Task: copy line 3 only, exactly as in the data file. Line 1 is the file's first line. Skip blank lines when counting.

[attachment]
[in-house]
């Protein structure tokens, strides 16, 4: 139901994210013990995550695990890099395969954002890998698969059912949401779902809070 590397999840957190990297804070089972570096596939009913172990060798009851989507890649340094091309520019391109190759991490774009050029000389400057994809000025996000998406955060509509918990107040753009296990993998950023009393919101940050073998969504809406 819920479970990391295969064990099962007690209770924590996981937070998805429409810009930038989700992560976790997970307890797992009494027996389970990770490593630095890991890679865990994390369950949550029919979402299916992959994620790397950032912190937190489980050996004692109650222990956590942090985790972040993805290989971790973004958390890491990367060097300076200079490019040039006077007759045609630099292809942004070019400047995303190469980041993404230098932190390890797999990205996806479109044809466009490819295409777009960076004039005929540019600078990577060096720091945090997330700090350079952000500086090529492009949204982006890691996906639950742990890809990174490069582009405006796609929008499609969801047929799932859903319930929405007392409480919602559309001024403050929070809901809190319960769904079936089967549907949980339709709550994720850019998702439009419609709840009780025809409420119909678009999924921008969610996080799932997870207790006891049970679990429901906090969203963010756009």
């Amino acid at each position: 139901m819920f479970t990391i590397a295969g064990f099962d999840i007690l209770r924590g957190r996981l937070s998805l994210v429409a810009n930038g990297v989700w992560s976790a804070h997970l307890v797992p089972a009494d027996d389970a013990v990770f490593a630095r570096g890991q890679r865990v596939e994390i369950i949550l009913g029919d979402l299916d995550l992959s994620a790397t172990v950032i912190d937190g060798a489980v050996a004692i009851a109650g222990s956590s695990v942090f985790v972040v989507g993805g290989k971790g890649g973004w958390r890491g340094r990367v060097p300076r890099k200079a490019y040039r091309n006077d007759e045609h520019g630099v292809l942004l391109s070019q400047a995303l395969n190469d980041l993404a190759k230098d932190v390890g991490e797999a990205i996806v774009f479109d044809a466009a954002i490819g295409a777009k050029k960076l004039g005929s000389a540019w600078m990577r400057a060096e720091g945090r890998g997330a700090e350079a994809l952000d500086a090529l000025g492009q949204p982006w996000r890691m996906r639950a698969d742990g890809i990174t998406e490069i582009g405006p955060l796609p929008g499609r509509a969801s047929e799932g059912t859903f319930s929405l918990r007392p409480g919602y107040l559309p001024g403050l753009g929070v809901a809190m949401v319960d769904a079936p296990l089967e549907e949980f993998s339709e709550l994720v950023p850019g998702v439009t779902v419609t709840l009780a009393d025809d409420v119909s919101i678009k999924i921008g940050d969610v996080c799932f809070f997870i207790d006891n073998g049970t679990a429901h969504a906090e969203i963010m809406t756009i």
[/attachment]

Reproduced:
């Amino acid at each position: 139901m819920f479970t990391i590397a295969g064990f099962d999840i007690l209770r924590g957190r996981l937070s998805l994210v429409a810009n930038g990297v989700w992560s976790a804070h997970l307890v797992p089972a009494d027996d389970a013990v990770f490593a630095r570096g890991q890679r865990v596939e994390i369950i949550l009913g029919d979402l299916d995550l992959s994620a790397t172990v950032i912190d937190g060798a489980v050996a004692i009851a109650g222990s956590s695990v942090f985790v972040v989507g993805g290989k971790g890649g973004w958390r890491g340094r990367v060097p300076r890099k200079a490019y040039r091309n006077d007759e045609h520019g630099v292809l942004l391109s070019q400047a995303l395969n190469d980041l993404a190759k230098d932190v390890g991490e797999a990205i996806v774009f479109d044809a466009a954002i490819g295409a777009k050029k960076l004039g005929s000389a540019w600078m990577r400057a060096e720091g945090r890998g997330a700090e350079a994809l952000d500086a090529l000025g492009q949204p982006w996000r890691m996906r639950a698969d742990g890809i990174t998406e490069i582009g405006p955060l796609p929008g499609r509509a969801s047929e799932g059912t859903f319930s929405l918990r007392p409480g919602y107040l559309p001024g403050l753009g929070v809901a809190m949401v319960d769904a079936p296990l089967e549907e949980f993998s339709e709550l994720v950023p850019g998702v439009t779902v419609t709840l009780a009393d025809d409420v119909s919101i678009k999924i921008g940050d969610v996080c799932f809070f997870i207790d006891n073998g049970t679990a429901h969504a906090e969203i963010m809406t756009i």